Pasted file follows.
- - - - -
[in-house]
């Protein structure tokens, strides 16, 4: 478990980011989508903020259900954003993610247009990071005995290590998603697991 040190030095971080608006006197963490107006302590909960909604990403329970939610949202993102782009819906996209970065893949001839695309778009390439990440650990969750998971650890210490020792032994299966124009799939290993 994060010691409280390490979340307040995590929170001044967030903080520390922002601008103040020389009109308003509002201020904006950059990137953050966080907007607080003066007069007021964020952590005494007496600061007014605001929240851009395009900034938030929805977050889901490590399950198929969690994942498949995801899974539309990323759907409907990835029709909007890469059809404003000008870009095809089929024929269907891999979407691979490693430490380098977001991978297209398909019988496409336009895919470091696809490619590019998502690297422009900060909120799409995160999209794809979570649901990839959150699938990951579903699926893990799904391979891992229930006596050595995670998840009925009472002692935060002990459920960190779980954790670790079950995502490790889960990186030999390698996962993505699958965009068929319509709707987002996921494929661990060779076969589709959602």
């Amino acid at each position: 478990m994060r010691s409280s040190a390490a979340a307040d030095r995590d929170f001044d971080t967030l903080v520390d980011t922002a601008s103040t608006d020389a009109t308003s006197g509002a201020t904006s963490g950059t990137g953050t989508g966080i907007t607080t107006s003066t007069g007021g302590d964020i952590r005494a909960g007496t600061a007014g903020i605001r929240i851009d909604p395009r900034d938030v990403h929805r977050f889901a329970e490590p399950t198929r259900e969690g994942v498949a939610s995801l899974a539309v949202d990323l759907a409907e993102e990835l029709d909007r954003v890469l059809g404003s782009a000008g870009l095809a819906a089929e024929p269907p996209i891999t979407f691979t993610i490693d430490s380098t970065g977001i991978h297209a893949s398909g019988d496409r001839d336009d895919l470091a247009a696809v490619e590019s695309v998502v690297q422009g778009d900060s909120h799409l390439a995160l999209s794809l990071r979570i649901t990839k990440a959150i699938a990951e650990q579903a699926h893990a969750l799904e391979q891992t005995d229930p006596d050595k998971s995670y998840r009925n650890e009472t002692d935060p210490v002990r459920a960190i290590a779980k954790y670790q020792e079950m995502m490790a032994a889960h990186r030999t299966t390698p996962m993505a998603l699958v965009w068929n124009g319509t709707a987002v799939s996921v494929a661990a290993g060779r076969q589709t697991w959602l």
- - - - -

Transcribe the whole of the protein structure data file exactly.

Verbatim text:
[in-house]
């Protein structure tokens, strides 16, 4: 478990980011989508903020259900954003993610247009990071005995290590998603697991 040190030095971080608006006197963490107006302590909960909604990403329970939610949202993102782009819906996209970065893949001839695309778009390439990440650990969750998971650890210490020792032994299966124009799939290993 994060010691409280390490979340307040995590929170001044967030903080520390922002601008103040020389009109308003509002201020904006950059990137953050966080907007607080003066007069007021964020952590005494007496600061007014605001929240851009395009900034938030929805977050889901490590399950198929969690994942498949995801899974539309990323759907409907990835029709909007890469059809404003000008870009095809089929024929269907891999979407691979490693430490380098977001991978297209398909019988496409336009895919470091696809490619590019998502690297422009900060909120799409995160999209794809979570649901990839959150699938990951579903699926893990799904391979891992229930006596050595995670998840009925009472002692935060002990459920960190779980954790670790079950995502490790889960990186030999390698996962993505699958965009068929319509709707987002996921494929661990060779076969589709959602």
């Amino acid at each position: 478990m994060r010691s409280s040190a390490a979340a307040d030095r995590d929170f001044d971080t967030l903080v520390d980011t922002a601008s103040t608006d020389a009109t308003s006197g509002a201020t904006s963490g950059t990137g953050t989508g966080i907007t607080t107006s003066t007069g007021g302590d964020i952590r005494a909960g007496t600061a007014g903020i605001r929240i851009d909604p395009r900034d938030v990403h929805r977050f889901a329970e490590p399950t198929r259900e969690g994942v498949a939610s995801l899974a539309v949202d990323l759907a409907e993102e990835l029709d909007r954003v890469l059809g404003s782009a000008g870009l095809a819906a089929e024929p269907p996209i891999t979407f691979t993610i490693d430490s380098t970065g977001i991978h297209a893949s398909g019988d496409r001839d336009d895919l470091a247009a696809v490619e590019s695309v998502v690297q422009g778009d900060s909120h799409l390439a995160l999209s794809l990071r979570i649901t990839k990440a959150i699938a990951e650990q579903a699926h893990a969750l799904e391979q891992t005995d229930p006596d050595k998971s995670y998840r009925n650890e009472t002692d935060p210490v002990r459920a960190i290590a779980k954790y670790q020792e079950m995502m490790a032994a889960h990186r030999t299966t390698p996962m993505a998603l699958v965009w068929n124009g319509t709707a987002v799939s996921v494929a661990a290993g060779r076969q589709t697991w959602l």